Wednesday, August 24, 2016

Conducting Fire Drills At Work

Conducting Fire Drills

Fire drills are a crucial element to keeping your employees and coworkers safe in the event of a fire, but fire drills are about more than just being prepared in the event of a fire. 

Ensuring that the people who work in your building know the appropriate evacuation routes can also help them leave safely in the event of a gas or chemical leak, a power outage, or any other kind of emergency situation which may happen at work.

With this in mind, it’s easy to see why practicing fire drills is important: it ensures that your employees know how and where to leave the building, and can do so in a calm and organized fashion. Practiced evacuation procedures also mean that they know the designated meeting areas a safe distance from the building, which can be instrumental in helping first responders rescue anyone who may be unaccounted for in the event of an emergency.

Keep reading to learn how you can conduct a fire drill at work:

Create a Safety Committee

Safety committees play important roles in keeping their coworkers safe, and ideally should include at least one member from each department. Having one committee member per department ensures that there is a knowledgeable team member in charge of safely evacuating their team to the designated meeting area outside the building.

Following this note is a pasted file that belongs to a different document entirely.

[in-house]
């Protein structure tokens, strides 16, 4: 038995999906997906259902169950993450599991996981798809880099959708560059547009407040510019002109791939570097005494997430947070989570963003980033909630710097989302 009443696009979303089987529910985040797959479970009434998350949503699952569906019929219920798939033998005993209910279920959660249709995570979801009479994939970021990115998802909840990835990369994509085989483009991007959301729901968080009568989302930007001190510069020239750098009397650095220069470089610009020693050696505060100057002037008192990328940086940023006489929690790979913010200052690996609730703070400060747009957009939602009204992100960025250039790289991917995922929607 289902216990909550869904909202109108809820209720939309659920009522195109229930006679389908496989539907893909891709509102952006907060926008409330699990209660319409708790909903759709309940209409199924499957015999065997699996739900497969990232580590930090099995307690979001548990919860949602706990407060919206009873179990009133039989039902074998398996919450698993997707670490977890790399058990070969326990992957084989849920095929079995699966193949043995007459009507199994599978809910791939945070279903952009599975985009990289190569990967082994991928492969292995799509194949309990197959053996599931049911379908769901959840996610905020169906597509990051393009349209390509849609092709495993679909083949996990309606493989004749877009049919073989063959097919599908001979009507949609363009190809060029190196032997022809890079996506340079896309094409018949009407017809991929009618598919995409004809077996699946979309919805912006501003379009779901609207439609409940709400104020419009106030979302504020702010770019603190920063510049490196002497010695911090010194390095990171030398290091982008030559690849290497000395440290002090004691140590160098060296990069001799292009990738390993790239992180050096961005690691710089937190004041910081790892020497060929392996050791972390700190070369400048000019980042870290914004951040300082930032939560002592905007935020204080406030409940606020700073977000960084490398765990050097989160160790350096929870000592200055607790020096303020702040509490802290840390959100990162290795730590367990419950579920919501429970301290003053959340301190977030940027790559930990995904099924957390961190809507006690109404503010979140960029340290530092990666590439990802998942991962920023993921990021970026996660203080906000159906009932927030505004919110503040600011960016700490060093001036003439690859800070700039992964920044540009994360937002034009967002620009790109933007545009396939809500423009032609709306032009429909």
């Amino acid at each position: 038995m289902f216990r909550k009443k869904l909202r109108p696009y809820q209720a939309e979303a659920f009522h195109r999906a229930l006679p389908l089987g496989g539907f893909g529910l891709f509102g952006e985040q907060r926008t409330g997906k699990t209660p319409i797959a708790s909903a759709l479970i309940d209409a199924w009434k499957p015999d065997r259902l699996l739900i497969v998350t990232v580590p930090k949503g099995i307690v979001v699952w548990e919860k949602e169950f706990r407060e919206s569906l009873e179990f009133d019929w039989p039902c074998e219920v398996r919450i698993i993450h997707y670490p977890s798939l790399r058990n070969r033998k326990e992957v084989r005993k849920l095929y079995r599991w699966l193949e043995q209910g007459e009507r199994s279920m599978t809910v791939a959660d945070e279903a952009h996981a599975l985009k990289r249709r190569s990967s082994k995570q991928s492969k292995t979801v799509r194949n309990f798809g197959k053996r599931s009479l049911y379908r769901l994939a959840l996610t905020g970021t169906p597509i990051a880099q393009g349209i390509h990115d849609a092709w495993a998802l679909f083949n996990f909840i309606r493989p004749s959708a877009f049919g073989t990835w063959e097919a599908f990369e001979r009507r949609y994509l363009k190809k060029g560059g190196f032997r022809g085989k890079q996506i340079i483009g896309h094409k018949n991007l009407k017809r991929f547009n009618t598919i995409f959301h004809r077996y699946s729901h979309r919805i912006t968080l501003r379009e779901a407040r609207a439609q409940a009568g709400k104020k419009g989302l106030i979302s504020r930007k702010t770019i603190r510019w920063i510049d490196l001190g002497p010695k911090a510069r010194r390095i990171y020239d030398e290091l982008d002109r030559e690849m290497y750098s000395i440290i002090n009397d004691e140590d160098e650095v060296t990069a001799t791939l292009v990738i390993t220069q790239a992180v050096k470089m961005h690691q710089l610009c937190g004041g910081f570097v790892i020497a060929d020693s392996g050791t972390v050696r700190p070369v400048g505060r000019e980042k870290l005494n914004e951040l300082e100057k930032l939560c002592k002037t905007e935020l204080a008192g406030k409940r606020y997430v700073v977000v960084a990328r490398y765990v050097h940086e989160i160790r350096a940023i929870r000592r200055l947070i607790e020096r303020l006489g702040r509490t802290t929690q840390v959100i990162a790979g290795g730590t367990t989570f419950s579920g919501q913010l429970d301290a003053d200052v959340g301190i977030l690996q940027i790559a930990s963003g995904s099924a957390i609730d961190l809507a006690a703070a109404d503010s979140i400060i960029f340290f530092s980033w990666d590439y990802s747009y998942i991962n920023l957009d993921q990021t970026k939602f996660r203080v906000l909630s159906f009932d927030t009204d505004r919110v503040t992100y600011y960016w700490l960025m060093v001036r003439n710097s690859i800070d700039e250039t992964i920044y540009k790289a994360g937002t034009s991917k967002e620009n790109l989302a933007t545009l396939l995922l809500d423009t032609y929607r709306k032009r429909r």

Provide Employees with Evacuation Information

Stress that employees need to know the appropriate evacuation path from their desk or work area, as well as alternative routes in the event that the path is blocked or unsafe. Post evacuation routes in public spaces, such as lunch rooms, board rooms, and bathrooms, and post evacuation signs throughout the building in hallways as reminders.

Employees should also know how to report a fire if they spot one, who to contact in the event of an emergency, and how to use a fire extinguisher.

Use Varied Scenarios

Practicing your evacuation procedures is critical to success, but emergencies come in all shapes and sizes, which means you need to be prepared by providing varied emergency scenarios to your employees.  Create signs like “Exit blocked - use the alternate route” and post them on doors and stairwells to test your employees and make sure that they know the best alternate path to take.

Practice Often 

It’s important to conduct regular fire drills, but not to test too often because your employees may become complacent and not react quickly in the event of a real emergency. We suggest conducting training every two weeks initially, and then tapering off to conducting them every 2 - 3 months or so.

For more information about fire safety preparedness and the tools to keep your business safe during an emergency, contact Bison Fire Protection at 204-237-3473.

Posted by Rob Read at 9:48 AM


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